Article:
Over the past six months, several big office users have signed leases in the Innsbrook area of Western Henrico, pushing down the vacancy rate at Richmond’s biggest office park and signaling plans to add hundreds of workers.
And a handful of big office users are still actively looking, according to several brokers who have been showing spaces.
The flurry of leasing activity bodes well for merchants and business that serve the Innsbrook market, which holds about 16 percent of the metro area’s office space.
The thaw couldn’t have come fast enough for landlords and commercial real estate brokers. The recession dealt a body blow to the suburban office market, with hundreds of thousands of square feet of office space going dark. Innsbrook was hit hardest. The vacancy rate rose to 25 percent as major companies like Circuit City, Wachovia Securities and LandAmerica closed shop or left town. The former Circuit City headquarters buildings ended up in default.
Now the vacancy rate is down to about 20 percent, according to reports from several brokerages. And with a few big deals pending, it will apparently drop more: A handful of big companies are looking to lease about 700,000 square feet of combined space, according to Jimmy Appich, a broker for Jones Lang LaSalle in Richmond.
“That much absorption in place from less than half a dozen users — that is a significant change in market dynamics for Richmond,” Appich said, adding that the market is morphing from a tenant’s market to a landlord’s market.
BizSense has reported many recent deals in Innsbrook, including General Electric leasing space for 200 employees, SnagaJob moving to a building twice the size of their current headquarters and Capital One returning to a building it left in 2007.
Mondial, a Richmond-based travel insurance company, is looking to move from its building on Parham Road to about 250,000 square feet. BizSense reported in January that they were in negotiations to take over the former Circuit City headquarters, which was bought by investors from Pruitt Associates.
And as demand comes back, rents are creeping back up.
According to Jones Lang La Salle reports, the average asking rent in Innsbrook for Class A Space was $18.70 per square foot during the first quarter. That is a 70-cent increase since the fourth quarter. That figure is down, however, from a year ago, when rates were about $19.60 per square foot.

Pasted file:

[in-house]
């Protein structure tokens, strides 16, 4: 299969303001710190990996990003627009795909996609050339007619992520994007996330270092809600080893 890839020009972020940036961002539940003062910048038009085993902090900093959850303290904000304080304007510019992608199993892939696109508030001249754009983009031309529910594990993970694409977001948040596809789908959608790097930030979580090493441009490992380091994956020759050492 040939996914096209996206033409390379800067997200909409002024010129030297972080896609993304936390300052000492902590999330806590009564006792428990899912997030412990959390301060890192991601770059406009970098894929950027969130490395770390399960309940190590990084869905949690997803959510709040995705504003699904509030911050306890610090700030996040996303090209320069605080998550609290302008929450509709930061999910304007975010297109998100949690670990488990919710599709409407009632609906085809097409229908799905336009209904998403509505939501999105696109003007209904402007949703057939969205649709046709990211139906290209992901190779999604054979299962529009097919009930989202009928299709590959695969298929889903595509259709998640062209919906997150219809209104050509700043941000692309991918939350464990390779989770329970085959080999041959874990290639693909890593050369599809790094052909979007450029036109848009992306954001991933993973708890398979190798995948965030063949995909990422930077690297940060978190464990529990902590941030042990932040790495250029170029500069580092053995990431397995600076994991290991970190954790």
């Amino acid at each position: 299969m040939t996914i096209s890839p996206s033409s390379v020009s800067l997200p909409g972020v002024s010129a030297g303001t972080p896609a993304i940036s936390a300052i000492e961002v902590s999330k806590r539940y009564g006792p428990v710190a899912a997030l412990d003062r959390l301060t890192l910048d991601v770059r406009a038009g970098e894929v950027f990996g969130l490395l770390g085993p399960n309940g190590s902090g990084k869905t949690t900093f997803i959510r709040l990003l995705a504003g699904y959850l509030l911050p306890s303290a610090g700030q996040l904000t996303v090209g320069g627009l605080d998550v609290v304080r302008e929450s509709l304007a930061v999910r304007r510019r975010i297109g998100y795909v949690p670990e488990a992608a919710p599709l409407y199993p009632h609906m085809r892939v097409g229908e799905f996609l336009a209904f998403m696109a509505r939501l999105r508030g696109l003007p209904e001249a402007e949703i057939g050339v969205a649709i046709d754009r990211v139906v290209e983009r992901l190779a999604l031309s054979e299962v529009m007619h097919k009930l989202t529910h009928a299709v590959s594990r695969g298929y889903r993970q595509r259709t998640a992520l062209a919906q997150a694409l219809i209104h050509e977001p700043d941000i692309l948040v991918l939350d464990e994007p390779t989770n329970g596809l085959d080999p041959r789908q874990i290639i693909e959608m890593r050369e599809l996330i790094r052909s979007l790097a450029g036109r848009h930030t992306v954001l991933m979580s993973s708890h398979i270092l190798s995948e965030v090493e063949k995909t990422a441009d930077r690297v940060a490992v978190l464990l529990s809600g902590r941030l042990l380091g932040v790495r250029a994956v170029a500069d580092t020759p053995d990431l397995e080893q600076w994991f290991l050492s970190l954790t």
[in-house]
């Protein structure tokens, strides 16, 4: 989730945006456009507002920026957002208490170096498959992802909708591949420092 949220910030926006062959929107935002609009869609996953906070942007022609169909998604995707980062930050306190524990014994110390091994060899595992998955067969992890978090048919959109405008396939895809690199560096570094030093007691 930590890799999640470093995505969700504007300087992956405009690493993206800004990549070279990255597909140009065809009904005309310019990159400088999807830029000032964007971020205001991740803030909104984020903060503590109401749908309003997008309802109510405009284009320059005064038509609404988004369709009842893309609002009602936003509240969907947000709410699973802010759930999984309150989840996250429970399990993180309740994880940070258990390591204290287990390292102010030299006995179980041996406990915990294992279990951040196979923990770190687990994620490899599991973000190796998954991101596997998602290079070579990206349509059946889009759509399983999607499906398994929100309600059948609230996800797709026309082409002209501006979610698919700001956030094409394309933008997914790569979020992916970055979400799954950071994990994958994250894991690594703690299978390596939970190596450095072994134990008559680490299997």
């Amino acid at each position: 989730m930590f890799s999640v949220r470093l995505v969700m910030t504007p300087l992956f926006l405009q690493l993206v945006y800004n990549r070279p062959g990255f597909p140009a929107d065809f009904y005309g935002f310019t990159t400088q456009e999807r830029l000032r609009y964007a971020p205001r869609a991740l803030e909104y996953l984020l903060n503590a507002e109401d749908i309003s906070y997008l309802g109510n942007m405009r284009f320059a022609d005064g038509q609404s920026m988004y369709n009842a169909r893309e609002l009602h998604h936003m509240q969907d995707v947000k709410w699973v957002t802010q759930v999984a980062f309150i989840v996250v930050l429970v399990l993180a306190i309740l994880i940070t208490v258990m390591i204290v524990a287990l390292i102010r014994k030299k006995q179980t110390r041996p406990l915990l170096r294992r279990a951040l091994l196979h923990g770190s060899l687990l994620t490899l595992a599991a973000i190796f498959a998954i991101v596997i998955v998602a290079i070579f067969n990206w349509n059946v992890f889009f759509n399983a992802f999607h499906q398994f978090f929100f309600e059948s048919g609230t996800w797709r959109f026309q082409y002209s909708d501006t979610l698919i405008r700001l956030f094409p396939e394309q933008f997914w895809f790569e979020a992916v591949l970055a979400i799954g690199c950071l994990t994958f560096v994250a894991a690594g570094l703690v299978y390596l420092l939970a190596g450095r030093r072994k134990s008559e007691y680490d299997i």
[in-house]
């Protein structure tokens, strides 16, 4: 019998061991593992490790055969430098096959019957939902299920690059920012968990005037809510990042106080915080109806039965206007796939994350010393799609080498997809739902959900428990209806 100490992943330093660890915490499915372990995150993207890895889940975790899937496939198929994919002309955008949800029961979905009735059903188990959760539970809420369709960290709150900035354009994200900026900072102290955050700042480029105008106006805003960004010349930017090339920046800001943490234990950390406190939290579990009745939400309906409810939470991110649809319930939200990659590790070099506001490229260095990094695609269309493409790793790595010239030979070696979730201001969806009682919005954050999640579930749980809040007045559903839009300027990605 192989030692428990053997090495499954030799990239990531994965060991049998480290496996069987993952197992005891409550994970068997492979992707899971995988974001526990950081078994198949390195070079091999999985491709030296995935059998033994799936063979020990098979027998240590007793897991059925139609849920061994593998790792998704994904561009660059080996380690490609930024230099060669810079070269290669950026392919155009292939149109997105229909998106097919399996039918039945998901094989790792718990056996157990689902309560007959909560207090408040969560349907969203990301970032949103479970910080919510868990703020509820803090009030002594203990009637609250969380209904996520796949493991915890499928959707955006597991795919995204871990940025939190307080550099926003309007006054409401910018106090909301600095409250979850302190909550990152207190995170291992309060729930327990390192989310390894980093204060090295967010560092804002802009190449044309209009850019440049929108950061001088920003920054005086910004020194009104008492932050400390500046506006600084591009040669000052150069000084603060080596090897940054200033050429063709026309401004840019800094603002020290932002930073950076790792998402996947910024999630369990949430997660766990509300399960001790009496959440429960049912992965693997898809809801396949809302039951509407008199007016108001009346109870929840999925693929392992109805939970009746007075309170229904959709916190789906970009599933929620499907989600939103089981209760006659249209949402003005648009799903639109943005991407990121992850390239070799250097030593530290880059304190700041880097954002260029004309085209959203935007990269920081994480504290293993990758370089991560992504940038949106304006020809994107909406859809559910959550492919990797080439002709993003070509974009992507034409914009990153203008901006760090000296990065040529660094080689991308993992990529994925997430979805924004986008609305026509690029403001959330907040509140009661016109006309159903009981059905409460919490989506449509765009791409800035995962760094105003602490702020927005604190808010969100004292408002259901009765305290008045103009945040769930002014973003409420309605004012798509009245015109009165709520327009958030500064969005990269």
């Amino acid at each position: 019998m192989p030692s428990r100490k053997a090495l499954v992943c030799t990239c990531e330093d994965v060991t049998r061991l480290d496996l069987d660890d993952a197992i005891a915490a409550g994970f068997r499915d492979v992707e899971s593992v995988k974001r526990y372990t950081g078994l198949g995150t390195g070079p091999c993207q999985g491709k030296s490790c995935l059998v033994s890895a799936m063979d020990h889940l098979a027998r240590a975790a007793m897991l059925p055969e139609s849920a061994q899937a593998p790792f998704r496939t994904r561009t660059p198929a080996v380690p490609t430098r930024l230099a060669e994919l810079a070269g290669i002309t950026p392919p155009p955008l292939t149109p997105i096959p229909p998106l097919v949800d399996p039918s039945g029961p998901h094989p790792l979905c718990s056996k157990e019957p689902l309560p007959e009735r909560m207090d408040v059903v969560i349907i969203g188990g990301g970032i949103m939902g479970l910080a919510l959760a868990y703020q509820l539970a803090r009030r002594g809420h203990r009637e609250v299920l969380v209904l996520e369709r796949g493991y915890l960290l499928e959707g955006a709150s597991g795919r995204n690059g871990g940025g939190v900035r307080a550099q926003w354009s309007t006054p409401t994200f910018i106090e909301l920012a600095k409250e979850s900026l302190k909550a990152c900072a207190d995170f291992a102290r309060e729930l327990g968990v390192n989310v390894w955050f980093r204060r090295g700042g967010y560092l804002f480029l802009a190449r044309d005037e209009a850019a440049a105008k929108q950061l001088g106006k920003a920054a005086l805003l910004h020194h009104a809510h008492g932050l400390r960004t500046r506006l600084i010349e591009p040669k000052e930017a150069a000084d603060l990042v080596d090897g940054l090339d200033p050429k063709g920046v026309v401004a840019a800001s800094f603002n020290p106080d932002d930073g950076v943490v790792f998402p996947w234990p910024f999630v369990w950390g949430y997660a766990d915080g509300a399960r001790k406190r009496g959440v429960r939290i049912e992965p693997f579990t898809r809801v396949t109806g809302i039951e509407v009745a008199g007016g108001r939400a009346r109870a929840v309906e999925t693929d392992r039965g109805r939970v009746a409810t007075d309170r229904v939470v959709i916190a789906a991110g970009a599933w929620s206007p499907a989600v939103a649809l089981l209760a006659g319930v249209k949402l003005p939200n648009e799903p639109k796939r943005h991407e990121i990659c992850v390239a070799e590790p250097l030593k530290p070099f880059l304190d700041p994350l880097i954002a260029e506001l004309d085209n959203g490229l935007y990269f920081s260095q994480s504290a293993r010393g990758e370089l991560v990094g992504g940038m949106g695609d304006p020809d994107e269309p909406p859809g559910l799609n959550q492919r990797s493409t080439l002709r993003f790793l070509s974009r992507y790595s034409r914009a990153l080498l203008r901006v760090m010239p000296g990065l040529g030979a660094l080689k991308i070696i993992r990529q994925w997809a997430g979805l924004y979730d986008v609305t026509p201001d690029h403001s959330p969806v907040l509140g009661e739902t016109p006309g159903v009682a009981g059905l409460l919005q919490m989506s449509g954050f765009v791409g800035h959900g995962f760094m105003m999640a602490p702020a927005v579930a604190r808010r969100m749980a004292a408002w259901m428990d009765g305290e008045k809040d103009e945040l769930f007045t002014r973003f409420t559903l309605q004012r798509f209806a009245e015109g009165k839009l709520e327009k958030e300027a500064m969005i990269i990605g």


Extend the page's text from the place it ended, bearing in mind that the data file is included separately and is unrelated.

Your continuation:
Reports from Cushman & Wakefield | Thalhimer put Class A rates in Innsbrook at $18.12, down from $18.18 in the fourth quarter and down from $18.78 a year ago.
Both reports predict positive rent growth over the next 12 months.
Mark Douglas, a broker with Thalhimer, said the market is on the mend.
“There are fewer large blocks of space, and rental rates are going to go up,” Douglas said, adding that allowances and free rent offers are becoming fewer. In some cases, rates are going up.
He said that for now tenants looking for smaller blocks of space have plenty of options to but that it is only a matter of time before that market begins to change as well.
“Tenants need to hurry up and get leases. This time next year, it is going to be a different story,” Douglas said.
Steve Gentil, a broker with Grubb & Ellis | Harrison & Bates, said he expects to see continued improvement in the Innsbrook area as well.
“It has been quicker than I would have thought,” Gentil said.
Gentil said several deals in 2010 paved the way for some of the momentum happening now, including the purchase of two large buildings by Capital One last August and the purchase of the former Circuit City headquarters at Deep Run.
“We’ve had some good things happen, like Pruitt buying Deep Run I. Of course he got a terrific price,” Gentil said. Pruitt paid just under $6 million for the building and land; the previous owner of the building had bought it for $17 million.
“He needed to get a terrific price — it was kind of risky at the time. I think they will be very successful with that,” Gentil said.
This month, Brandywine Realty Trust bought two buildings in Innsbrook totaling more than 125,000 square feet for $12.54 million, another sign that landlords see the market moving in a positive direction.
Gentil is still on the lookout for a sign that the office market has sprung back for sure.
“The big question is when will the first new speculative building be built,” Gentil said.